Zerodium, a broker for security exploits, has announced that it will not be purchasing new iOS Local Privilege Escalation, Safari Remote Code Execution, or sandbox exploits, for the next few months. The reason shared by Zerodium is that there has been a high number of submissions lately for such exploits, which does not bode well for iOS security.
The company will still be accepting iOS one-click chains (e.g. via Safari) without persistence, however, the prices paid out for them will be lowered soon.
Here is the complete tweet from Zerodium's official account:
"We will NOT be acquiring any new Apple iOS LPE, Safari RCE, or sandbox escapes for the next two to three months due to a high number of submissions related to these vectors. Prices for iOS one-click chains (e.g. via Safari) without persistence will likely drop in the near future."
We will NOT be acquiring any new Apple iOS LPE, Safari RCE, or sandbox escapes for the next 2 to 3 months due to a high number of submissions related to these vectors.
Prices for iOS one-click chains (e.g. via Safari) without persistence will likely drop in the near future.
— Zerodium (@Zerodium) May 13, 2020
Zerodium's CEO had an interesting choice of words to explain the state of iOS security, basically stating that it is in a terrible state and only Pointer Authentication Code and non-persistence exploits are its saving grace. He also said that there are still enough exploits in these categories, which should be a concern for Apple.
iOS Security is fucked. Only PAC and non-persistence are holding it from going to zero...but we're seeing many exploits bypassing PAC, and there are a few persistence exploits (0days) working with all iPhones/iPads. Let's hope iOS 14 will be better.
iOS Security is fucked. Only PAC and non-persistence are holding it from going to zero...but we're seeing many exploits bypassing PAC, and there are a few persistence exploits (0days) working with all iPhones/iPads. Let's hope iOS 14 will be better.https://t.co/39Kd3OQwy1
— Chaouki Bekrar (@cBekrar) May 13, 2020
Whether iOS 14 will improve the state of security for iOS is anyone's guess. Apple's improvements to iOS 14's development process are expected to have a positive impact.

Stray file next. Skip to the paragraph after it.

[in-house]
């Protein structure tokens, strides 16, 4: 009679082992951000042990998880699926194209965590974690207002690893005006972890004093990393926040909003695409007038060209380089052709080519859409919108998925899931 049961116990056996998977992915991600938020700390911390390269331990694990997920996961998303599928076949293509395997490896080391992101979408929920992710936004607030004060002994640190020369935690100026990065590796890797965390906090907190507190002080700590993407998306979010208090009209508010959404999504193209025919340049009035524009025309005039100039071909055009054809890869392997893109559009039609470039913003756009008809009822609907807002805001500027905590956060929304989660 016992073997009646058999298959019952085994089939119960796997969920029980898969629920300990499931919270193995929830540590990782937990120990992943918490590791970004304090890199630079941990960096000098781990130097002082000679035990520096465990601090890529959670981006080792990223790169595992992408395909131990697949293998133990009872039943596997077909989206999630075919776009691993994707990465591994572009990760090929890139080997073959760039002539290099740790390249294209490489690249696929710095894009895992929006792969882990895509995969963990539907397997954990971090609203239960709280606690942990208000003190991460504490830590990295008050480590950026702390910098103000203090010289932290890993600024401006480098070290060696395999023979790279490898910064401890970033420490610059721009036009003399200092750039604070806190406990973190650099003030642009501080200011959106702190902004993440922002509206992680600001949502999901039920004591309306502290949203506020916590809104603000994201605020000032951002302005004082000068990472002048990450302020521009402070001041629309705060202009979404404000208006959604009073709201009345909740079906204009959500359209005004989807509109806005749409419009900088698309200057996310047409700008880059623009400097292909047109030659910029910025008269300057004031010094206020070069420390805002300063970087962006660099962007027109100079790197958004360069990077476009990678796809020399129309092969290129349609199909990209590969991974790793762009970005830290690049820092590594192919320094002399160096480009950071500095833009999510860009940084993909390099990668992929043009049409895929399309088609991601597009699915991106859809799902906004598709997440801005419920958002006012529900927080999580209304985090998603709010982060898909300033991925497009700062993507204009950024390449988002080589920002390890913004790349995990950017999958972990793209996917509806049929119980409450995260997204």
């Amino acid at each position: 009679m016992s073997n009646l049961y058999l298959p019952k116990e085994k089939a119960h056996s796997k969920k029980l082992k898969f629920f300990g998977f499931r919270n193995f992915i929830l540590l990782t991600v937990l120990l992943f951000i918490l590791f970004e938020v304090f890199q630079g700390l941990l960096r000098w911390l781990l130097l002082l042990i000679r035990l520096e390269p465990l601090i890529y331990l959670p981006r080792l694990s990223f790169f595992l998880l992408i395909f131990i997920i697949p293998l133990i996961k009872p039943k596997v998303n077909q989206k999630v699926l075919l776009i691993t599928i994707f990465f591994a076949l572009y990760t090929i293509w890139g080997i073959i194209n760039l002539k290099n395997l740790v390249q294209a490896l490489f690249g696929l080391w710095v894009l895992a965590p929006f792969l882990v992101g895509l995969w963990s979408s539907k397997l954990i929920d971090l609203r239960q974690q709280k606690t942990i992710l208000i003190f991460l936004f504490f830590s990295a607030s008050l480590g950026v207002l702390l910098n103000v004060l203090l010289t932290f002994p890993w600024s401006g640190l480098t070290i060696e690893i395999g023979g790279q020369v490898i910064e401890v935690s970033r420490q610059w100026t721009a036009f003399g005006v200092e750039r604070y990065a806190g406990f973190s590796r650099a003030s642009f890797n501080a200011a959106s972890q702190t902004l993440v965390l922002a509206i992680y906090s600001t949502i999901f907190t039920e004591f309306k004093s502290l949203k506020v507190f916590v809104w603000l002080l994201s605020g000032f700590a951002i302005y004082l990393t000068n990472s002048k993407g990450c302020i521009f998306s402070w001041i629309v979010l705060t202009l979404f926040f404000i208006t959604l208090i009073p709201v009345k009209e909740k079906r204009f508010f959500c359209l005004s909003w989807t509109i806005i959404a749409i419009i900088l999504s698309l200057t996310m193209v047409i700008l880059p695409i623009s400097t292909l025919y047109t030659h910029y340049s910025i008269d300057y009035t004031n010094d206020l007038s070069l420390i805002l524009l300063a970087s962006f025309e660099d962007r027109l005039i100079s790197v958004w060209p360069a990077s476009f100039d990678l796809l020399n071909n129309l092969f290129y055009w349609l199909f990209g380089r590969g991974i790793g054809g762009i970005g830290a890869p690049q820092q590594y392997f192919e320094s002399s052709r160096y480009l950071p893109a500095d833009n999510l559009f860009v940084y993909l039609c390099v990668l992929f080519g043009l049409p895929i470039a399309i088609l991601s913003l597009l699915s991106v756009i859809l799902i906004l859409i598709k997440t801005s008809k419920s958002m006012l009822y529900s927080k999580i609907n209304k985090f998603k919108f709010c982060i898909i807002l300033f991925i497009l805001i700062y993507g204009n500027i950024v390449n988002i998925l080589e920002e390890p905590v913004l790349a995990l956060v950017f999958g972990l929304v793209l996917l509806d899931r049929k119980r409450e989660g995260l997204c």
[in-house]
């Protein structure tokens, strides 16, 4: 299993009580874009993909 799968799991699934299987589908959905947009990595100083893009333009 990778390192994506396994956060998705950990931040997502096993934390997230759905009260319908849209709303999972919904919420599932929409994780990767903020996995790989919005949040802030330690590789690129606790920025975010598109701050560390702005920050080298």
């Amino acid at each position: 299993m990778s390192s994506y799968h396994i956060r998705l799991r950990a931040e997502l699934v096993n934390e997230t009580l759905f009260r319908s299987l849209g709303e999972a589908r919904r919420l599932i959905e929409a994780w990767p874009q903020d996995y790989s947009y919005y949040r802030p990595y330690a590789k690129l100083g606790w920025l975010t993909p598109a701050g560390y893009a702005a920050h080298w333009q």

Zerodium was paying as much as $500,000 for Safari Local Privilege Escalation and Remote Code Execution exploits, and the cost is still reflected on its website. For iOS Full Chain with Persistence bugs, the company is still paying up to $2,000,000. On the other hand, Android Full Chain with Persistence exploits can fetch up to $2,500,000. The price list depends on the importance of the exploit, and the price that the buyer is willing to pay to Zerodium.
Apple has a bug bounty program, it does not pay as well as Zerodium.
Back-to-back exploits reported in iOS 13, and even older versions, have had an impact on the value of exploits. We have covered some of these in the past, which impact iOS versions as old as iOS 6. A number of security bugs reported in iOS 13 have been from Google Project Zero, which even led Apple to claim that the company is "stoking fear among all iPhone users that their devices had been compromised".
On the other hand, Android is notoriously popular for the existence of data stealing apps that are downloaded through official means via Google Play Store, for years without getting caught. Malware littered apps are a common occurrence in Play Store. Meanwhile, iOS security bugs are not as easy to execute.
Things are not as doom and gloom as Zerodium and its CEO might be making them out to be. Ryan Naraine, a security strategist for Intel, called it out as PR/marketing shenanigans. After all, a company that buys exploits to profit off them, would not want to paint the world as a secure place.
Nope. This is pure PR/marketing shenanigans https://t.co/rOG5mLnnnv
— Ryan Naraine (@ryanaraine) May 13, 2020
In a statement given to The Register, Patrick Wardle, principal security researcher at Jamf Security said:
"To iOS security researchers/hackers, it's unlikely that Zerodium's statement comes as a surprise," he said. "iOS, is just another operating system, meaning it will have exploitable bugs. And yes, they may be harder to (remotely) exploit, but we've seen it fall time and time again (as both Google Project Zero and groups such as NSO have shown)."
He also theorized that a lot of researchers might have extra time at hand due to staying at home, and having lost their jobs, which might have increased the number of exploits being found recently.
"There are likely a lot of hackers stuck at home with extra time on their hands, or perhaps who have lost their jobs or are in a financial squeeze, as is a large portion of the population,"